Face masks to be required in public; virus deaths top 3,700
BOSTON (AP) — The number of confirmed coronavirus-related deaths in Massachusetts topped 3,700 on Friday.
The state reported 154 new deaths, bringing to 3,716 the total number of deaths related to COVID-19, the disease caused by the virus, that have been recorded in Massachusetts.
New cases of the coronavirus rose to more than 2,100 on Friday for a total of about 64,300 confirmed cases since the pandemic’s start.
There were some glimmers of hope in the new data.
The number of COVID-19 patients currently in intensive care units dipped below 1,000 and now stands at 947.
The state also recorded the fourth consecutive day of a small decline in the number of people currently hospitalized with COVID-19. Gov. Charlie Baker has said a significant decline in the hospitalization number is key to reopening the state’s economy, now planned to begin May 18.
The number of deaths at long-term care facilities now stands at 2,189, accounting for more than half of all the state’s coronavirus deaths.
Everyone in Massachusetts must begin wearing masks or facial coverings while in public under an executive order signed Friday by Gov. Charlie Baker.
The use of facial coverings is a common-sense strategy to help limit the spread of the coronavirus, the Republican governor said, particularly as the state makes plans to begin reopening the economy on May 18.
“Covering our faces when we cannot practice social distancing is a critically important and essential step that everyone can and should take to stop or slow the spread,” Baker said at a news conference.
The order also applies to workers in groceries, pharmacies and retail stores deemed essential businesses and for those using public transportation.
The new order takes effect May 6.
Lawrence, Cambridge and Somerville have already begun requiring people to wear face masks in public or face a $300 fine.
The statewide mandate won’t apply to children younger than 2 or people with certain medical conditions.
Baker said he hopes the state gets to the point where wearing a mask in public becomes the norm during the pandemic.
Boston Public Schools will reopen in the fall, barring a dramatic second resurgence in coronavirus cases, Mayor Marty Walsh said Friday.
“My goal and my intention is to have schools open in September in the city of Boston,” the Democrat said at a news conference. School buildings are closed through the end of the academic year, and teaching has moved online.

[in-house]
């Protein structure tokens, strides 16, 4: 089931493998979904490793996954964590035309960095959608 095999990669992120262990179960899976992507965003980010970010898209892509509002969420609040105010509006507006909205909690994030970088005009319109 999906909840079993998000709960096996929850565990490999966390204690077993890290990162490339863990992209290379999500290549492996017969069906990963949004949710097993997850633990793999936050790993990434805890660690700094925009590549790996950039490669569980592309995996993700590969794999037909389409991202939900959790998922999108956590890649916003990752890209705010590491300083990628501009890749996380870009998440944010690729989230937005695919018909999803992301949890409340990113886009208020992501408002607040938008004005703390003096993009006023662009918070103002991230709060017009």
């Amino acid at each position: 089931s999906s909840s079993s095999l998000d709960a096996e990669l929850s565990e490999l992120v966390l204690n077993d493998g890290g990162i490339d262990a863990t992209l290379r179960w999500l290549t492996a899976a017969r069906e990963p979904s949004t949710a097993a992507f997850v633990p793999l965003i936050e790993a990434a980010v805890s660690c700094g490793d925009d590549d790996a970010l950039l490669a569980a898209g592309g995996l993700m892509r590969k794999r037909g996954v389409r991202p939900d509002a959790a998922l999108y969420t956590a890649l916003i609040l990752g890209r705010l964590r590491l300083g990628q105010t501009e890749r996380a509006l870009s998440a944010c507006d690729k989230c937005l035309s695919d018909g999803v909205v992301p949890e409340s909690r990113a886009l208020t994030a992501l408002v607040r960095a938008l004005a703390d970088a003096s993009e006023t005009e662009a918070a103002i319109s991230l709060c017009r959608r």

The one event that could throw a wrench in the works, he said, would be a spike in the number of people with COVID-19. He called that a “worst-case scenario” that could thwart efforts to reopen buildings in New England’s largest school system.
That is why it’s important, Walsh said, for people to be vigilant about maintaining social distance and wearing masks in public.
“As we think about reopening of schools and society, parents and teachers and students are going to be expecting us to answer questions like, are we going to be safe going into these buildings?” Walsh said.
CHURCH FUNDRAISING EFFORT
A coalition of Massachusetts churches announced Friday it has started a fundraising campaign to support immigrant, black and unaffiliated churches, as well as those that minster to homeless people, during the coronavirus crisis.
The One Church Fund launched by the Massachusetts Council of Churches will provide financial and other support to churches ministering to underserved communities, according to a statement from the council.
“Churches are essential service providers, especially in immigrant, black, poor, and homeless communities,” the Rev. David Wright, Executive Director of the Black Ministerial Alliance of Greater Boston said in a statement. “Humanitarian needs are increasing exponentially during COVID19.”
The goal is to raise $50,000.
The Massachusetts Council of Churches is a network of 18 Orthodox and Protestant denominations with thousands of affiliated congregations.